With crowdsourced reviews, declining print revenue, and the rise of social networks, has there ever been a worse time to be a movie critic? Now there's a new scourge on the way: automated algorithms.
Three scientists at Northwestern University have a new study out today, published in Proceedings of the National Academy of Sciences (PNAS), that says a simple computer program they developed is more accurate at determining a film's lasting influence than any other method, including critical averages or the late, beloved critic Roger Ebert's reviews. How can this be?
Because there are a lot of caveats to this work, namely in terms of how the scientists defined "influence." Also the specific films they studied, the time period they looked at, and most importantly of all, who generated the data they used in the first place.
The scientists looked only at movies that are included in the US National Film Registry
Specifically, the scientists looked only at movies that are included in the US National Film Registry: movies that a board of scholars deem so culturally or historically significant that copies of them are preserved for future generations in the Library of Congress. Only films that are at least 10 years old are eligible, and the registry contains 625 films so far.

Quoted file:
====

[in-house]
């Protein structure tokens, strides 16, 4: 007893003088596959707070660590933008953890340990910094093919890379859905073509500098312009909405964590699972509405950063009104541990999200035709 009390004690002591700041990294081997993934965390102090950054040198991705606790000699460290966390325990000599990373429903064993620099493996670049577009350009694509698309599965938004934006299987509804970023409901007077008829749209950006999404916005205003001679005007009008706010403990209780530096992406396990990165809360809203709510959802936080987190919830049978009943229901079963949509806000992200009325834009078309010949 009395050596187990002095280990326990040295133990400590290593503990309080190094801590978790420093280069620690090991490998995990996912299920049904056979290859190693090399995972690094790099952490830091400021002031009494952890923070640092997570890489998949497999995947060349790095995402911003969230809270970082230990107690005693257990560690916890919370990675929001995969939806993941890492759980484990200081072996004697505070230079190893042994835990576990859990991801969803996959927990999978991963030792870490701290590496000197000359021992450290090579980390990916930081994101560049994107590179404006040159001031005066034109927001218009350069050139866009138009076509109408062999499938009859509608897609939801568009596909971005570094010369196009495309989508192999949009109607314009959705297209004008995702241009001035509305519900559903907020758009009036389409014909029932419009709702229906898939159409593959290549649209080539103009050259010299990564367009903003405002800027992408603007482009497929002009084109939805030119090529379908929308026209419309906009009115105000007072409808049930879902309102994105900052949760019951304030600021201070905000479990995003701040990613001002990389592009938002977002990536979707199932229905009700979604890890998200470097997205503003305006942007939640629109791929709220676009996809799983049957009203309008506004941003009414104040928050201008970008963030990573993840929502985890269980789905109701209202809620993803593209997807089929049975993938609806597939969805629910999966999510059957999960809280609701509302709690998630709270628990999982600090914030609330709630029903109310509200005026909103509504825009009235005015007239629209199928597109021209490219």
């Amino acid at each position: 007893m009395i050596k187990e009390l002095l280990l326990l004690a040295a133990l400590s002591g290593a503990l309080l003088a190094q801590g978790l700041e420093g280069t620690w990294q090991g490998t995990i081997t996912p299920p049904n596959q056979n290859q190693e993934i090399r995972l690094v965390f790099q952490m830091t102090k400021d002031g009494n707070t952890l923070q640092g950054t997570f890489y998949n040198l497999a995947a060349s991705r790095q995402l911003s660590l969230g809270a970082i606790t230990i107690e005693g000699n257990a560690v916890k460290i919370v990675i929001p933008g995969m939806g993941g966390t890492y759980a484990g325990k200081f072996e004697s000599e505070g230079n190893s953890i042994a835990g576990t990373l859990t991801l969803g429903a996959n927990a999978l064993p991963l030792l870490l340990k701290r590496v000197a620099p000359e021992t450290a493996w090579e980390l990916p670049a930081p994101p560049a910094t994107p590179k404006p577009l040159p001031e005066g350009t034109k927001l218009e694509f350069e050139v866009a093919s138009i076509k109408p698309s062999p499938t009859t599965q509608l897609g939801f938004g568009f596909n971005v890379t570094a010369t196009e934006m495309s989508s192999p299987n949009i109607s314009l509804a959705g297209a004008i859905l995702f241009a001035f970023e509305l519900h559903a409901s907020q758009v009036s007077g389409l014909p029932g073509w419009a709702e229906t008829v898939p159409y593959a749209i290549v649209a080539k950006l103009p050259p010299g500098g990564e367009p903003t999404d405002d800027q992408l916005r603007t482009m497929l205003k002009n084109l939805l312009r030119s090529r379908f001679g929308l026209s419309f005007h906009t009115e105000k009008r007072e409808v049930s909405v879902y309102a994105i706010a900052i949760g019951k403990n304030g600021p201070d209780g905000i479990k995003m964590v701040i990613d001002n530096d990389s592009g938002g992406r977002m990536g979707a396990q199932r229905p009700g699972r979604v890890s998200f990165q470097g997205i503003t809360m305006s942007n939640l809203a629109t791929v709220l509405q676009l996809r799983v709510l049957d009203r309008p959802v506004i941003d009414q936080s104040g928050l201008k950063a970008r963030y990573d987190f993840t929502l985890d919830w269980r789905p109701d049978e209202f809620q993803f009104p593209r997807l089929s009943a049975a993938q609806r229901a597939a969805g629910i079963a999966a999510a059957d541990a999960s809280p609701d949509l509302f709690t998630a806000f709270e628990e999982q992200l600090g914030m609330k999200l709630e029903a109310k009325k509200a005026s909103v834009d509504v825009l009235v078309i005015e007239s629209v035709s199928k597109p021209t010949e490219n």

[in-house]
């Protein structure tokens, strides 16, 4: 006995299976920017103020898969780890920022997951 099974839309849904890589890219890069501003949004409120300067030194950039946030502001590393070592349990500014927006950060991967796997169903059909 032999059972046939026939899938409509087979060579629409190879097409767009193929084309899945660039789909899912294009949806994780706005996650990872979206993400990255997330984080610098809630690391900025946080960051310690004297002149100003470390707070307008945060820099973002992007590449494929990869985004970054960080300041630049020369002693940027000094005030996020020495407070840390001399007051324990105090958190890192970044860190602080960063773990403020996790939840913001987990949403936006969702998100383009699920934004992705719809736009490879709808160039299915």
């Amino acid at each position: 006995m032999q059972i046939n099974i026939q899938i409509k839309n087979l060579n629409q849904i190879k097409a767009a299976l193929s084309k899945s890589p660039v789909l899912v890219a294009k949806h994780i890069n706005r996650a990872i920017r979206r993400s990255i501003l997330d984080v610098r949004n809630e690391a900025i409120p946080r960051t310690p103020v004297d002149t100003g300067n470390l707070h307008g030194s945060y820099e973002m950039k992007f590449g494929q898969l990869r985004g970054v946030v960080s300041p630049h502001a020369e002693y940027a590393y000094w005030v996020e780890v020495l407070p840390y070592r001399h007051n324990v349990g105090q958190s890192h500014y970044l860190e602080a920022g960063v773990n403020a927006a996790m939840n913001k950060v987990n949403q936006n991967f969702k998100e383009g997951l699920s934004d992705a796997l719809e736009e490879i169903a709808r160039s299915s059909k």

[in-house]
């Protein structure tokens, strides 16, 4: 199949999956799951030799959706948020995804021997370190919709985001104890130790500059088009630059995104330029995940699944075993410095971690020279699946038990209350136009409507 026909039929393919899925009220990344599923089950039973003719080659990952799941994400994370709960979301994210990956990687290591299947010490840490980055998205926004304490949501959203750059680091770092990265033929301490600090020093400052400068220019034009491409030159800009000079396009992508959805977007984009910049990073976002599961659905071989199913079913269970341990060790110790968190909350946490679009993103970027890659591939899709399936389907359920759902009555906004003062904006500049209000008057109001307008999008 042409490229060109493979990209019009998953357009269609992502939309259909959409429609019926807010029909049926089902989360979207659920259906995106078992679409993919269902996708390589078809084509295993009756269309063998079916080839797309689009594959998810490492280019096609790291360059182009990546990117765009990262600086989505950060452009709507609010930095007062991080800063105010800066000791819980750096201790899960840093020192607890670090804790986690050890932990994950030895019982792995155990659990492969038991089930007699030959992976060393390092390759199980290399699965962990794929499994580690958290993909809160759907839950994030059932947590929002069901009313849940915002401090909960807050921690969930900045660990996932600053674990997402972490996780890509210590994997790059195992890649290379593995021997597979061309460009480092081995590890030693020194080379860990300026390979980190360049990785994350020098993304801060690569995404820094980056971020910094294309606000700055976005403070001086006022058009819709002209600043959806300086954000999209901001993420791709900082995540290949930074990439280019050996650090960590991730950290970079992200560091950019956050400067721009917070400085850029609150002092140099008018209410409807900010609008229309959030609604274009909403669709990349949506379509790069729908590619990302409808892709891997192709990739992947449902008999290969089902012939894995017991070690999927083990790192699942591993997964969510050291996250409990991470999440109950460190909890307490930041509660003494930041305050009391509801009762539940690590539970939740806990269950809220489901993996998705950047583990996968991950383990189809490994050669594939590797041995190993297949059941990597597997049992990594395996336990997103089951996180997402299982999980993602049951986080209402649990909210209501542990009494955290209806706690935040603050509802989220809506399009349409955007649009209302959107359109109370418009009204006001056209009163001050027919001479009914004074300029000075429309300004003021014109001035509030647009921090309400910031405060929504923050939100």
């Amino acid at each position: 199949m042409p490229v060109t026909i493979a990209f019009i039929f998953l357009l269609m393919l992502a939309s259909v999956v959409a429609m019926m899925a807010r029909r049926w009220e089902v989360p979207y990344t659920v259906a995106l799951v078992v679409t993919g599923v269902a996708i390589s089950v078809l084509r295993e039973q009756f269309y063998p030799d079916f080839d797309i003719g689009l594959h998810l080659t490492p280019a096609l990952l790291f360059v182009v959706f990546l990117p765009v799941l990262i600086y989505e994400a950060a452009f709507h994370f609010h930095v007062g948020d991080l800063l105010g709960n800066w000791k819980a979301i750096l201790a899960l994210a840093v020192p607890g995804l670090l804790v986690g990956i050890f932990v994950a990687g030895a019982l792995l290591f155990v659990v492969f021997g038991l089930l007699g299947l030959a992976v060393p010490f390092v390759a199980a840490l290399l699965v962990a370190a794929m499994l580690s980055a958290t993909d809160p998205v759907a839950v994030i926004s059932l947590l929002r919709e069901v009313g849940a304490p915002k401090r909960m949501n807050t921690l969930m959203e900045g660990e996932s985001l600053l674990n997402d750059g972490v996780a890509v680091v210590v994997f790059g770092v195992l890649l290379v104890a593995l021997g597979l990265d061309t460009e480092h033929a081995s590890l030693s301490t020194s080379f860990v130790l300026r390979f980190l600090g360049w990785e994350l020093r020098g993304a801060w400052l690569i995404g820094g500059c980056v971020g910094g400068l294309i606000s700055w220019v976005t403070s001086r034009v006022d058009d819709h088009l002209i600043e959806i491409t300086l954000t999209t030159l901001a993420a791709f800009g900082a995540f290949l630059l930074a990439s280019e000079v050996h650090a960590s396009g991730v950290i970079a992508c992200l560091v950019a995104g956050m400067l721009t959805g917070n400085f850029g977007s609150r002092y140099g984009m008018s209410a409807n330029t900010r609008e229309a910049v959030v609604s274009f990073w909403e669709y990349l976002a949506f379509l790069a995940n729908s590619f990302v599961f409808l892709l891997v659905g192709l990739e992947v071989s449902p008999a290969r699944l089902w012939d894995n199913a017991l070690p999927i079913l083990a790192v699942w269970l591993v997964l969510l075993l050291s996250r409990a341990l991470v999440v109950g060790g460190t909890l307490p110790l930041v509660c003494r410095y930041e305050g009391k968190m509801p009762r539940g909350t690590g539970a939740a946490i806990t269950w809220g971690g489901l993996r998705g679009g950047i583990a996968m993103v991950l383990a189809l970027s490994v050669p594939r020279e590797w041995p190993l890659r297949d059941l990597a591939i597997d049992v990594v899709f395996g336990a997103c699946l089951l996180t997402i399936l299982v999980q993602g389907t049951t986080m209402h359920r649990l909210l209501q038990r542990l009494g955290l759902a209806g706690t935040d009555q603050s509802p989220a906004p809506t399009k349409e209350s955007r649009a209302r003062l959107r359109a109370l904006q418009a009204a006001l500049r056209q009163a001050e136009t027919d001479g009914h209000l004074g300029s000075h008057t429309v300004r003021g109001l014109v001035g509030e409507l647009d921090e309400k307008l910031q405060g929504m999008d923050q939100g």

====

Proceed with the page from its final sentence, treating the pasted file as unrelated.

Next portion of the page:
The scientists then tried to see what was better able to predict films currently in the registry: humans—that is, professional critics and online voters—or several automated programs they cooked up.
To measure the human approach, they looked at the ratings given to these movies by Roger Ebert, as well as their scores on Metacritic (a professional movie critic opinions aggregator), and their ratings and total votes on IMDB.
For the automated approach, they looked at which films had the most citations on IMDB as being inspirational to, or appearing as homages, in later movies (under IMDB's "connections" section, such as the opaque Casablanca reference that supposedly occurs at the end of When Harry Met Sally). They also checked the Google search score (PageRank) given to each film's IMDB page.
As it turns out, Google and the citations method were more accurate at predicting films in the National Registry than Ebert, Metacritic, or IMDB ratings/votes. Specifically, one program the scientists wrote looked only at the number of IMDB citations that appeared 25 years after a movie was first released. This program predicted films that were in the registry with 61 percent accuracy, compared to 57 percent for Google and 50 percent for Ebert and the other human critics.
The scientists acknowledged that Metacritic is relatively young and therefore doesn't include reviews for many of the films on the registry. When they extrapolated for this absence of data, Metacritic fared much better, equal to their algorithm at 61 percent.
The idea that an automated method is better than humans at predicting a movie's long-term success is certainly compelling (maybe even the basis for future sci-fi movies).
However, the one thing this work seems to underlie is how important humans are to the process of gathering and supplying data that automated algorithms rely upon. Without the humans selecting movies for the film registry or writing citations on IMDB, the scientists behind this study wouldn't have had much to go on. So movie critics shouldn't start welcoming their robot overlords quite yet.